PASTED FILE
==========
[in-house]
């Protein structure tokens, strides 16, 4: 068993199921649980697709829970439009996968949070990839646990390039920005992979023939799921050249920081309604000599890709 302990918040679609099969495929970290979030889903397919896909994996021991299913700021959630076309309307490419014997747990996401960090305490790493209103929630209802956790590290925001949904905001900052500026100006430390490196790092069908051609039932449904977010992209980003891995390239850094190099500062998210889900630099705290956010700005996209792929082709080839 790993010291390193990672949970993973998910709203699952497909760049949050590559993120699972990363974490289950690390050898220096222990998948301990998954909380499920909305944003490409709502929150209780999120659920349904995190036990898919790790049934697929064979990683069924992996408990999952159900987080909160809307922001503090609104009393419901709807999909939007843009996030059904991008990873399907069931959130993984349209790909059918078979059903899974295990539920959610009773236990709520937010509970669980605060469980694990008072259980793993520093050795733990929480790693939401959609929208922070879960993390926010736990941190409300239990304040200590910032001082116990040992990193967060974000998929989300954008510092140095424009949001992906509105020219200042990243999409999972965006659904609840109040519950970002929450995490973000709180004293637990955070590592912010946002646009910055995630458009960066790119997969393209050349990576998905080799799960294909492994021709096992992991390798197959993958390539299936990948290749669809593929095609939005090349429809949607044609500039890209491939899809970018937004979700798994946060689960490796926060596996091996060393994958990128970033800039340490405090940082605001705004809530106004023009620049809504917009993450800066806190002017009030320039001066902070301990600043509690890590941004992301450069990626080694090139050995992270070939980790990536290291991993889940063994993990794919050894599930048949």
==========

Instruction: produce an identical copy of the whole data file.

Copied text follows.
[in-house]
């Protein structure tokens, strides 16, 4: 068993199921649980697709829970439009996968949070990839646990390039920005992979023939799921050249920081309604000599890709 302990918040679609099969495929970290979030889903397919896909994996021991299913700021959630076309309307490419014997747990996401960090305490790493209103929630209802956790590290925001949904905001900052500026100006430390490196790092069908051609039932449904977010992209980003891995390239850094190099500062998210889900630099705290956010700005996209792929082709080839 790993010291390193990672949970993973998910709203699952497909760049949050590559993120699972990363974490289950690390050898220096222990998948301990998954909380499920909305944003490409709502929150209780999120659920349904995190036990898919790790049934697929064979990683069924992996408990999952159900987080909160809307922001503090609104009393419901709807999909939007843009996030059904991008990873399907069931959130993984349209790909059918078979059903899974295990539920959610009773236990709520937010509970669980605060469980694990008072259980793993520093050795733990929480790693939401959609929208922070879960993390926010736990941190409300239990304040200590910032001082116990040992990193967060974000998929989300954008510092140095424009949001992906509105020219200042990243999409999972965006659904609840109040519950970002929450995490973000709180004293637990955070590592912010946002646009910055995630458009960066790119997969393209050349990576998905080799799960294909492994021709096992992991390798197959993958390539299936990948290749669809593929095609939005090349429809949607044609500039890209491939899809970018937004979700798994946060689960490796926060596996091996060393994958990128970033800039340490405090940082605001705004809530106004023009620049809504917009993450800066806190002017009030320039001066902070301990600043509690890590941004992301450069990626080694090139050995992270070939980790990536290291991993889940063994993990794919050894599930048949």